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Fire Ants Suck... Here's How to Get Rid of Them

It's spring, which means Fire Ants are back in the South.

I've lived my entire life in Texas, so fire ants are a constant reality for me. To make matters worse, when my son was 18 months old, he had a severe allergic reaction to three fire ant bites in my garden, which resulted in a trip to the ER with an epi-pen injection along the way.

I have no mercy for fire ants, but I don't want to apply poison to the same yard my kids play in (or kill all the beneficial insects that live alongside the ants). So over the past several years, I've been experimenting with what environmentally-friendly methods I can find to treat the little devils. Here's my current arsenal of tools (scroll to the very bottom for a shortened version of the formulas):

Treating ant mounds in the yard

Create a "mound drench" of the following ingredients:

  • 3 oz Orange Oil (aka d-Limonene)
  • A few squirts of liquid soap (dish soap)
  • 3oz Molasses (optional, used to repel ants from recolonizing rather than kill them)
  • 1 gallon water

Alternatively, Gardenville sells a pre-made mixture called Anti Fuego that you can get at a good garden store.

Mix all the ingredients together in something you can pour out of (I use a 2.5 gallon watering can). Quietly approach the mound, then slowly pour the mixture directly on to the middle of the mound.

The goal is to get it deep enough to reach the queen, but you should also spread it over the entire mound to kill the little devils trying to crawl up your leg. It takes about a minute to work. You'll notice the ants acting disturbed, then curling up to leave you in peace.

Don't worry about getting this stuff on your skin. It's not a mix you should bathe in, but I've never been bothered by it being on my hand for a few moments.

Orange Oil, the key ingredient in this formula, is a liquid insecticide that's safe to use around humans, animals and food. The d-Limonene in it instantly strips away the protective wax coating from the exoskeletons of insects, causing them to suffocate and die on contact.

It is effective against Ants, Roaches, Fleas, Palmettos, silverfish and many other crawling insects. Note that this will kill all insects its applied to, good or bad, so take care when applying it.

Credit to The Dirt Doctor, Howard Garrett, for the original recipe.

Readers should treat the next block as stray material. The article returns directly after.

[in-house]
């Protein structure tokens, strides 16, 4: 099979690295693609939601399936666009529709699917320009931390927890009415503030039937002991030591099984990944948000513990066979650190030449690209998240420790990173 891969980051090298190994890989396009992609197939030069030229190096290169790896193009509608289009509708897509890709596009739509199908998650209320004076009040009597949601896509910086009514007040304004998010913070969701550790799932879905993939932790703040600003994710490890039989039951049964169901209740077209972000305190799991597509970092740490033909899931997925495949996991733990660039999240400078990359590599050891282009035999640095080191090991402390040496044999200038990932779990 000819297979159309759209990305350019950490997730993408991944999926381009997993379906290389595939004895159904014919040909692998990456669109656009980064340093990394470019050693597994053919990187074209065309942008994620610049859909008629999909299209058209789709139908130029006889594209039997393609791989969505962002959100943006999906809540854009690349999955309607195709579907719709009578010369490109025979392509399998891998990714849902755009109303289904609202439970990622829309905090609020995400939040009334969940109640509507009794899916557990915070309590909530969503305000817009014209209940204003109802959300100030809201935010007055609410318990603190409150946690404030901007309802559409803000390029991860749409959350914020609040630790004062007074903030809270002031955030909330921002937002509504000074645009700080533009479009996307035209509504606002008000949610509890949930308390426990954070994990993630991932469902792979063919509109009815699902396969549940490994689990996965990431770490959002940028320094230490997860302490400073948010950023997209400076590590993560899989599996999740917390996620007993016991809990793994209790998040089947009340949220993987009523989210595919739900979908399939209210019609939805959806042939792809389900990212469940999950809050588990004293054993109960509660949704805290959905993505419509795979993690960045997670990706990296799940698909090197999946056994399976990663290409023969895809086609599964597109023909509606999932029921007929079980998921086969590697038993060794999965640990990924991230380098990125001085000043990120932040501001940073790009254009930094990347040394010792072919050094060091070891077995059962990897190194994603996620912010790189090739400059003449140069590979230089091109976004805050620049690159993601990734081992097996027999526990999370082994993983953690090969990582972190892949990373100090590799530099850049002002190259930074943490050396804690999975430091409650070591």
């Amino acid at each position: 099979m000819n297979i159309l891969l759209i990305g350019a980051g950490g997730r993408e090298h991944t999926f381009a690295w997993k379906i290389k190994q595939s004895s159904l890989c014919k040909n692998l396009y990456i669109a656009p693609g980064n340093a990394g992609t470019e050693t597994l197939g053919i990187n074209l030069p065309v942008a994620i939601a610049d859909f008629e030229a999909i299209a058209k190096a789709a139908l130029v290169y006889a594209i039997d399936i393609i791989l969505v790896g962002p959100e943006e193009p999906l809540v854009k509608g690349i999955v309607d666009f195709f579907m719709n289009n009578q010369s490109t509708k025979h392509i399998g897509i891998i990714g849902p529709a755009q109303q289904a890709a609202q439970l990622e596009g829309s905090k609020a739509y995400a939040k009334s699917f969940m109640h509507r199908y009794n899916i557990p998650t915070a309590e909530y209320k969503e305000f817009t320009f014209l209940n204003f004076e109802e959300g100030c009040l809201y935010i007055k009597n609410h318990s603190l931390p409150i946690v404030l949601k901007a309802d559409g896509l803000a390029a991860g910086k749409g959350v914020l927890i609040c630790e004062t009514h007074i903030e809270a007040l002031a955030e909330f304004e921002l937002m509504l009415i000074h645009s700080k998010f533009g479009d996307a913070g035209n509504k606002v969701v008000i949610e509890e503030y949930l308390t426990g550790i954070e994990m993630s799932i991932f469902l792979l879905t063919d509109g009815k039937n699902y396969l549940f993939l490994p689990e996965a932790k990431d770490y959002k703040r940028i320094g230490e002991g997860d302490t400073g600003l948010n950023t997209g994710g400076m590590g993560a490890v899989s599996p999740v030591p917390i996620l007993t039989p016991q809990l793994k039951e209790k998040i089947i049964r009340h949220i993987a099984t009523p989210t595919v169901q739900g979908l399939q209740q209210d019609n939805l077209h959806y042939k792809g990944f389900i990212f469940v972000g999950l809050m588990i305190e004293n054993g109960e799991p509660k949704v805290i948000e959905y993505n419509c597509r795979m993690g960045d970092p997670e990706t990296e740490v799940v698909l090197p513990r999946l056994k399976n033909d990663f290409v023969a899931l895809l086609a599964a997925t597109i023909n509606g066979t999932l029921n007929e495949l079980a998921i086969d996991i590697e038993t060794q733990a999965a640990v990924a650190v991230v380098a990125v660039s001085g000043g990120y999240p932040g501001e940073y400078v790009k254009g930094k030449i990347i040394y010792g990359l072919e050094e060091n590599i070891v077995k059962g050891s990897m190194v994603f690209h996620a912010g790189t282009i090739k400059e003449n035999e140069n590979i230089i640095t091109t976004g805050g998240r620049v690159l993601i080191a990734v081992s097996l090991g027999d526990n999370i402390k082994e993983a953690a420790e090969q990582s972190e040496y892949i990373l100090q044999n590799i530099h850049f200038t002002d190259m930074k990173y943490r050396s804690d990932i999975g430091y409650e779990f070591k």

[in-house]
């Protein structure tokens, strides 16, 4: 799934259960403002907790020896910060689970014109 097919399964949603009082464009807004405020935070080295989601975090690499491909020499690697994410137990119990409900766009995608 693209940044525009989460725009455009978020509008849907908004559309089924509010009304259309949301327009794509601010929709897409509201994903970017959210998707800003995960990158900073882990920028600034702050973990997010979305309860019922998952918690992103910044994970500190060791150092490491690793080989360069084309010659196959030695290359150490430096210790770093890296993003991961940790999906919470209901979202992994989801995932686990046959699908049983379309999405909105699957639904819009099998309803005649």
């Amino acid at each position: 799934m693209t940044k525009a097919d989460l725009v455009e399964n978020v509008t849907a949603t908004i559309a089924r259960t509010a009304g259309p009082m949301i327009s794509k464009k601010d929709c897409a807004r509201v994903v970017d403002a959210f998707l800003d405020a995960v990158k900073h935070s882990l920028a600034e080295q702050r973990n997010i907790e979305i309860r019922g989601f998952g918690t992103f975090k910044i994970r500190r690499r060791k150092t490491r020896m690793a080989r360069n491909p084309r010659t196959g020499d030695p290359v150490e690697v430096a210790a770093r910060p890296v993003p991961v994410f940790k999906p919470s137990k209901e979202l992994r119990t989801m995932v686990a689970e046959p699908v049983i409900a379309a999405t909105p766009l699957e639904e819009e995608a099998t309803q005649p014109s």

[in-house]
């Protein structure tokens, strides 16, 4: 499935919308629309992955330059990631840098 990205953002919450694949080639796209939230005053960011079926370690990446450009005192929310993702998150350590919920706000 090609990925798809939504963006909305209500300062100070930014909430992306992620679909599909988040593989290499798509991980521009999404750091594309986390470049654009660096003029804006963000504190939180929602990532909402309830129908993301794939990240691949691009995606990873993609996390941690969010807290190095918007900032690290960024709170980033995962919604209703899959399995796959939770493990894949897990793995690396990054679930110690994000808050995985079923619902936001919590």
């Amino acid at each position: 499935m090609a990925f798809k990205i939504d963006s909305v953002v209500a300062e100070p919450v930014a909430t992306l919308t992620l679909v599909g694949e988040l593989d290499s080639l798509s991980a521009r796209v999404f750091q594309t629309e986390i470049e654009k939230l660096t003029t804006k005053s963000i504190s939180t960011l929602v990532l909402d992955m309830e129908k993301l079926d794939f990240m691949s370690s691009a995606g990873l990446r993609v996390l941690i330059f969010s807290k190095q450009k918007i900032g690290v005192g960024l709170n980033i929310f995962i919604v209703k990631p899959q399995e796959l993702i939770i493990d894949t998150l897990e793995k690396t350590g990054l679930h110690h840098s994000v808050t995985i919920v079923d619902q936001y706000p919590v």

Treating ant mounds in the garden

While the mound drench is great, it will definitely kill plants. One time I unwittingly ruined my mint plant after I poured a full application on a particularly nasty ant mound making home in my planter (so much for the idea that mint deters ants).

As an alternative, mix liquid spinosad concentrate with water (read directions on label for specifics). It's pricey, but it's worked well for me, and doesn't kill plants.

Spinosad is an insecticide based on chemical compounds found in bacteria. It affects the nervous system of insects that eat or touch it. It causes their muscles to flex uncontrollably. This leads to paralysis and ultimately their death, typically within 1-2 days. It's not as instant as Orange Oil, but it also doesn't ruin your plants.

You do want to be more careful with it though. It's not for use near aquatic systems, and can be harmful to honeybee, so be careful applying it to flowering plants and wetlands.

Treating ants when the mound is missing

Sometimes you can't locate the mound, which makes it hard to apply our mound drench. I once had to treat ants that had made a nest in our walls and were climbing in to our kitchen via the electrical outlet.

In this case, I had to get a little creative and make a fire ant bait. While there are Spinosad-based baits out there, I haven't had much luck with them.

Instead, I make my own bait, based on a boric acid recipe. Most articles I've read out there say to use sugar water or peanut butter. Sugar water doesn't attract for fire ants and my son is deathly allergic to peanut butter, so both of those options are off the table.

Instead, cook some bacon, eat it, then pour the leftover grease in to a jar. Mix in 1/8 teaspoon of boric acid per 1/4 cup of grease (or 1/4 a teaspoon acid per half cup of grease).

Once thoroughly mixed, place the bait in a shallow container wherever you're finding ants. If you got the mixture right, they should swarm the grease.

Boric acid takes a little bit of time to work, and it's easy to mix too much acid in to where the ants won't want it. I'm still working on perfecting the recipe, but it has worked for me a few times already.

Also, it's worth noting that you probably shouldn't use boric acid in the garden, as it can be toxic to plants. Also, be sure pets/kids don't get in to the mixture, as it's not good for them either.

To Recap:

Mound drench (lawn):

Mound drench (garden):

Ant Bait:

  • 1/4 teaspoon boric acid
  • 1/2 cup fire ant bait (e.g. bacon grease)

The Dirt Doctor has a full page on different ant treatments, including some not mentioned here, so check it out for more possibilities.

Best out luck out there! If you do get bit, rubbing the inside of a banana peel on the bite supposedly keep it from hurting (that's also supposed to work for mosquito bites as well).

Speaking of mosquitos, I've had good luck using Lemon Eucalyptus Oil as a repellant. There are two drawbacks though: it's smelly and it wears off in about an hour. Still nice as a fairly cheap, natural repellant.

Photo credit: https://www.flickr.com/photos/46183897@N00/4044723008